Queen's English


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Queen's English

n.
Standard English in England.
American Heritage® Dictionary of the English Language, Fifth Edition. Copyright © 2016 by Houghton Mifflin Harcourt Publishing Company. Published by Houghton Mifflin Harcourt Publishing Company. All rights reserved.

Queen's English

n
(Linguistics) (when the sovereign is female) standard Southern British English
Collins English Dictionary – Complete and Unabridged, 12th Edition 2014 © HarperCollins Publishers 1991, 1994, 1998, 2000, 2003, 2006, 2007, 2009, 2011, 2014
ThesaurusAntonymsRelated WordsSynonymsLegend:
Noun1.Queen's English - English as spoken by educated persons in southern England
English, English language - an Indo-European language belonging to the West Germanic branch; the official language of Britain and the United States and most of the commonwealth countries
Based on WordNet 3.0, Farlex clipart collection. © 2003-2012 Princeton University, Farlex Inc.
References in classic literature ?
I can talk the Queen's English (God bless the Queen!), and that's more than most of the people about here can do.
Queen's English is definitely better as Scots dialects are very hard to understand.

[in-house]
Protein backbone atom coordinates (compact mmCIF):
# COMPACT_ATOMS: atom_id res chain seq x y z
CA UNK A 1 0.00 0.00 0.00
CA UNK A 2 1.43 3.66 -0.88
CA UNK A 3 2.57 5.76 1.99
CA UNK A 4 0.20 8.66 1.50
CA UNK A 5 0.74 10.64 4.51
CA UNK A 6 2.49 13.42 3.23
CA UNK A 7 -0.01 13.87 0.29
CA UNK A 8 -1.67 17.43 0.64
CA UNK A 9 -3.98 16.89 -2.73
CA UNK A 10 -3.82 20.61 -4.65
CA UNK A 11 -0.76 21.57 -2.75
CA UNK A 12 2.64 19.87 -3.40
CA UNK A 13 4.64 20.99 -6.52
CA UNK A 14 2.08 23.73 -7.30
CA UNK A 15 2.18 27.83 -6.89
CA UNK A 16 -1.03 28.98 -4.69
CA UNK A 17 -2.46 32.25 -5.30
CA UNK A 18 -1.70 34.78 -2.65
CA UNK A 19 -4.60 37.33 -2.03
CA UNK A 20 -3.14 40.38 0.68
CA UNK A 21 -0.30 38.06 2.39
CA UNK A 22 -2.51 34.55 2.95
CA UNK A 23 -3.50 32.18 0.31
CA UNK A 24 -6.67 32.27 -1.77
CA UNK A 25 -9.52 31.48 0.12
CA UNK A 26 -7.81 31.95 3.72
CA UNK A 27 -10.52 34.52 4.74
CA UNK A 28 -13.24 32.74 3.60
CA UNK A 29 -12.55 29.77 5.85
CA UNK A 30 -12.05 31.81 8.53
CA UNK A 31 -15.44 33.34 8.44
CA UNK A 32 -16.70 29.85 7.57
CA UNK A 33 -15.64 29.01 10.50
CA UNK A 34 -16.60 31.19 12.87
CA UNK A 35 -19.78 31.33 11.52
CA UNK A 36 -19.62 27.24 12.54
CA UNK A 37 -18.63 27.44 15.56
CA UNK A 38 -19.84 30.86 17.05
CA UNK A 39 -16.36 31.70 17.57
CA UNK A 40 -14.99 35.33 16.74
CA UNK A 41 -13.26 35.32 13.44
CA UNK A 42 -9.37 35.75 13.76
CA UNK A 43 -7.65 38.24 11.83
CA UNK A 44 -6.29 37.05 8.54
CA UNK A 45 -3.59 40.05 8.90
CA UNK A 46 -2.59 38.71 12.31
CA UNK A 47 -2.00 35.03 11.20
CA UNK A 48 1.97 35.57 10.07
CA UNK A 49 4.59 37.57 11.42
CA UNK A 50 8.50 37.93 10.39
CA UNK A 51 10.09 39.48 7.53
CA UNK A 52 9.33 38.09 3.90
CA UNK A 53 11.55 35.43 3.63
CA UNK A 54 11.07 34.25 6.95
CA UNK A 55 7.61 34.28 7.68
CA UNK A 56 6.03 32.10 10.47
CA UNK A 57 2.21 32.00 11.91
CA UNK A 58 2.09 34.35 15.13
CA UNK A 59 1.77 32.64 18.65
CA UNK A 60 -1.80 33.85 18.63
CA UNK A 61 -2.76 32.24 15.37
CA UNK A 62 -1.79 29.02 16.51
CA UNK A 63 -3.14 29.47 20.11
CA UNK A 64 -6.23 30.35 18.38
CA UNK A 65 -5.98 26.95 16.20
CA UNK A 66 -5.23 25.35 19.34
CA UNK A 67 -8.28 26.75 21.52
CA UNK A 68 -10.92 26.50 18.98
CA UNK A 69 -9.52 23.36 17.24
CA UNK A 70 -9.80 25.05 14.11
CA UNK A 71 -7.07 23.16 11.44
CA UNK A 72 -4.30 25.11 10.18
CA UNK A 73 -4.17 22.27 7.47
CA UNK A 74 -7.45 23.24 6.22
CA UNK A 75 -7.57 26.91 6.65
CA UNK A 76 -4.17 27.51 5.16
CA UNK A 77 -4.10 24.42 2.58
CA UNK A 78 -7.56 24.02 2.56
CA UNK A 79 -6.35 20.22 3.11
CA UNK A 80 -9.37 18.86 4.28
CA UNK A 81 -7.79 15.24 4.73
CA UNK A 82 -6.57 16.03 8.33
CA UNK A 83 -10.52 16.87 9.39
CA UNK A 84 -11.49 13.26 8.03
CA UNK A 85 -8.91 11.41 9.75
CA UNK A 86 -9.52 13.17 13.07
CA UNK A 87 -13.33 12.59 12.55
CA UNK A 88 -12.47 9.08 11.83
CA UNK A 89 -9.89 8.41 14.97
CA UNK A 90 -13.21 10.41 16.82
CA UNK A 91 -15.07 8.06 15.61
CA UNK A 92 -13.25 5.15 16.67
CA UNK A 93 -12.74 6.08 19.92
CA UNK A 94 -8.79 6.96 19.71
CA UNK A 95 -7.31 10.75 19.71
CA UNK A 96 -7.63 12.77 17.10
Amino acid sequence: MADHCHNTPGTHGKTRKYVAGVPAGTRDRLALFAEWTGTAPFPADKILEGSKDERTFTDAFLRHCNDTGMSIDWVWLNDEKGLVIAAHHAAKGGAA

Those who sounded like chat king Sir Michael Parkinson or Spice Girl Mel B came top, beating the "proper" Queen's English accent.
The research showed 51% actively discouraged their youngsters from using an accent while 33% encouraged them to speak "the Queen's English".
In a UK nationwide study released today the Queen's English was judged by far the most popular voice for sat nav.
All I can think is that our presenters and those they interview are getting very lax at using the Queen's English.
The velvet-toned Queen's English of BT's speaking clock is being replaced by the more distinctive Midland accent of Lenny Henry (left).
The far right party says, ``Indians and Bangladeshis who speak the Queen's English are cheaper to employ than the Welsh, Kentish and Scots and so hundreds of companies either are relocating or already have relocated to hot-spots such as Bangalore, Dhaka and Bombay.''
It beat into second place the plummy tones of the "Queen's English" or Received Pronunciation.
"I'd prefer a well-spoken voice, like Queen's English," he said.
Even the Queen's English is no longer accepted as the proper way to use our language, but then it never was.
This year, with Paul `Gazza' Gascoigne lining up alongside Des Lynam on ITV and Martin O'Neill with Gary Lineker on the BBC, the Queen's English - together with any lingering sense of logic in television commentary - is sure to be in for a battering.